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The IPCC May Have Outlived its Usefulness - An Interview with Judith Curry

As the global warming debate increases in its intensity we find both sides deeply entrenched, hurling accusations and lies at one another in an attempt to gain the upper hand. This divide within the scientific community has left the public wondering who can be trusted to provide them with accurate information and answers.
The IPCC, the onetime unquestioned champion of climate change, has had its credibility questioned over the years, firstly with the climategate scandal, then with a number of high profile resignations, and now with the new “Gleickgate” scandal (1) (2) – One has to wonder where climate science goes from here?

We have just had the pleasure of interviewing the well known climatologist Judith A. Curry in order to get her thoughts on climate change, the IPCC, geo-engineering, and much more.
Judith is the current chair of the School of Earth and Atmospheric Sciences at the Georgia Institute of Technology and hosts sensible discussions on climate change at her popular blog Climate, etc.
Considered somewhat of a black sheep within the scientific community Judith was a one time supporter of the IPCC until she started to find herself disagreeing with certain policies and methods of the organization. She feared the combination of groupthink and political advocacy, combined with an ingrained "noble cause syndrome" stifled scientific debate, slowed down scientific progress, and corrupted the assessment process.

OP: What are your personal beliefs on climate change? The causes and how serious a threat climate change is to the continued existence of society as we know it.

JC: The climate is always changing. Climate is currently changing because of a combination of natural and human induced effects. The natural effects include variations of the sun, volcanic eruptions, and oscillations of the ocean. The human induced effects include the greenhouse gases such as carbon dioxide, pollution aerosols, and land use changes. The key scientific issue is determining how much of the climate change is associated with humans. This is not a simple thing to determine. The most recent IPCC assessment report states: “Most [50%] of the warming in the latter half of the 20th century is very likely [>90%] due to the observed increase in greenhouse gas concentrations.” There is certainly some contribution from the greenhouse gases, but whether it is currently a dominant factor or will be a dominant factor in the next century, is a topic under active debate, and I don’t think the high confidence level [>90%] is warranted given the uncertainties.

As I stated in my testimony last year: “Based upon the background knowledge that we have, the threat does not seem to be an existential one on the time scale of the 21st century, even in its most alarming incarnation.”

OP: You have said in the past that you were troubled by the lack of cooperation between organizations studying climate change, and that you want to see more transparency with the data collected. How do you suggest we encourage/force transparency and collaboration?

JC: We are seeing some positive steps in this regard. Government agencies that fund climate research are working to develop better databases. Perhaps of greatest interest is the effort being undertaken by the Berkeley Earth Surface Temperature project, which is a (mostly) privately funded effort to compile and document a new data base on surface temperatures, in a completely open and transparent way.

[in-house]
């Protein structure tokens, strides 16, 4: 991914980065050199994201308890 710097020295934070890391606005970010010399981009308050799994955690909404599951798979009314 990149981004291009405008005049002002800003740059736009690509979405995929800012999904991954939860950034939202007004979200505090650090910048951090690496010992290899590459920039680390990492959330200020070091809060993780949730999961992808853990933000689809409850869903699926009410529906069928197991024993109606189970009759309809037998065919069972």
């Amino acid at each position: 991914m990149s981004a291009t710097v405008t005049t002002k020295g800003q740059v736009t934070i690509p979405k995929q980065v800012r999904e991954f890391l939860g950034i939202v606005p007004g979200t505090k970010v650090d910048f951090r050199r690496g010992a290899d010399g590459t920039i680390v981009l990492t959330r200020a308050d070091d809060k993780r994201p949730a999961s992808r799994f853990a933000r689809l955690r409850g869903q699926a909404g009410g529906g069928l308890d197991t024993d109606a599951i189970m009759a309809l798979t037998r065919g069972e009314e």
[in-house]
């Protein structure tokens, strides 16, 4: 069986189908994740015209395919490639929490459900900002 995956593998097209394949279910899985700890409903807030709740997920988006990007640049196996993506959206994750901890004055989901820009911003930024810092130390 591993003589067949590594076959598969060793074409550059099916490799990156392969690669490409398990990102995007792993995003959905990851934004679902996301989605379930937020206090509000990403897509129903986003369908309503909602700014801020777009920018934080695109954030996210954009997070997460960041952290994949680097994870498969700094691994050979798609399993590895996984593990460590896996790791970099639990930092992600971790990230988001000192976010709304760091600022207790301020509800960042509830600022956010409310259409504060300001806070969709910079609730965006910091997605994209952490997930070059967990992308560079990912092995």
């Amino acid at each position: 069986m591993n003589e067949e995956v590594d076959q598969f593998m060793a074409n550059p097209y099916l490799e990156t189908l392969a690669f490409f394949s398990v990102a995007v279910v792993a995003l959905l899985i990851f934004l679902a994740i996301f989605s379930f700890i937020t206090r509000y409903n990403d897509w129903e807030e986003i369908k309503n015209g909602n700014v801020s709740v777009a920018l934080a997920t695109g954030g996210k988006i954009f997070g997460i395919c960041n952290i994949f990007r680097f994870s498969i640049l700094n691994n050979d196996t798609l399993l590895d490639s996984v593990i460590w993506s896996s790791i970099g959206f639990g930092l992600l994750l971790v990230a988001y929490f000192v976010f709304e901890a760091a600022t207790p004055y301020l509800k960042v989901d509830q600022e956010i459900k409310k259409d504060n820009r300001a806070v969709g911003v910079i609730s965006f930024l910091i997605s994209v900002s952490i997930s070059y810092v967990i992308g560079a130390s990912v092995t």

OP. Do you feel climatologists should be putting more effort into determining the effect of the sun on our climate? As the IPCC primarily focuses on CO2 as the cause of climate change – Is the importance of CO2 overestimated and the importance of the sun is underestimated?

JC: I absolutely think that more effort is needed in determining the effect of the sun on our climate. The sun is receiving increased attention (and funding), and there is a lively debate underway on interpreting the recent satellite data record, reconstructing past solar variability, and predicting the solar variability over the 21st century. Nearly all of the solar scientists are predicting some solar cooling in the next century, but the magnitude of the possible or likely cooling is hotly debated and highly uncertain.

OP: You are well known in climate and energy circles for breaking from the ranks of the IPCC and questioning the current information out there. What do you see as the reasons for the increase in skepticism towards global warming over the last few years.

JC: Because of the IPCC and its consensus seeking process, the rewards for scientists have been mostly in embellishing the consensus, and this includes government funding.  Because of recent criticisms of the IPCC and a growing understanding that the climate system is not easily understood, an increasing number of scientists are becoming emboldened to challenge some of the basic conclusions of the IPCC, and I think this is a healthy thing for the science.

OP. What are your views on the idea that CO2 may not be a significant contributor to climate change? How do you think such a revelation, if true, will affect the world economy, and possibly shatter public confidence in scientific institutions that have said we must reduce CO2 emissions in order to save the planet?

JC: Personally, I think we put the CO2 stabilization policy ‘cart’ way before the scientific horse. The UN treaty on dangerous climate change in 1992 was formulated and signed before we even had ‘discernible’ evidence of warming induced by CO2, as reported in 1995 by the IPCC second assessment report.  As a result of this, we have only been considering one policy option (CO2 stabilization), which in my opinion is not a robust policy option given the uncertainties in how much climate is changing in response to CO2.